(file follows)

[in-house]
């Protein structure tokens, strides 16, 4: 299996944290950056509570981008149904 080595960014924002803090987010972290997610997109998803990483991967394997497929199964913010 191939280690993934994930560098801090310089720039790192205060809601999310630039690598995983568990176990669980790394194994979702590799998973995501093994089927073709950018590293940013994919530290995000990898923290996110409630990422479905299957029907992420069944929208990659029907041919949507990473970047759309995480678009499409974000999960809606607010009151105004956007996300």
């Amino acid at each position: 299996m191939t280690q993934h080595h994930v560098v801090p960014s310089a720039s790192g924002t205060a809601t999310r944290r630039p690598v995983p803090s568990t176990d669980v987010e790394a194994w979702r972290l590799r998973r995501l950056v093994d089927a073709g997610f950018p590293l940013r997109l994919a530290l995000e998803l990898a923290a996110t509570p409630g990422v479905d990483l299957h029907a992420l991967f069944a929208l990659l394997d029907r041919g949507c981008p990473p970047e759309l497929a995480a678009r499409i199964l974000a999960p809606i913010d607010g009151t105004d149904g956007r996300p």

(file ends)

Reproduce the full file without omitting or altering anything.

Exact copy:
[in-house]
């Protein structure tokens, strides 16, 4: 299996944290950056509570981008149904 080595960014924002803090987010972290997610997109998803990483991967394997497929199964913010 191939280690993934994930560098801090310089720039790192205060809601999310630039690598995983568990176990669980790394194994979702590799998973995501093994089927073709950018590293940013994919530290995000990898923290996110409630990422479905299957029907992420069944929208990659029907041919949507990473970047759309995480678009499409974000999960809606607010009151105004956007996300």
């Amino acid at each position: 299996m191939t280690q993934h080595h994930v560098v801090p960014s310089a720039s790192g924002t205060a809601t999310r944290r630039p690598v995983p803090s568990t176990d669980v987010e790394a194994w979702r972290l590799r998973r995501l950056v093994d089927a073709g997610f950018p590293l940013r997109l994919a530290l995000e998803l990898a923290a996110t509570p409630g990422v479905d990483l299957h029907a992420l991967f069944a929208l990659l394997d029907r041919g949507c981008p990473p970047e759309l497929a995480a678009r499409i199964l974000a999960p809606i913010d607010g009151t105004d149904g956007r996300p």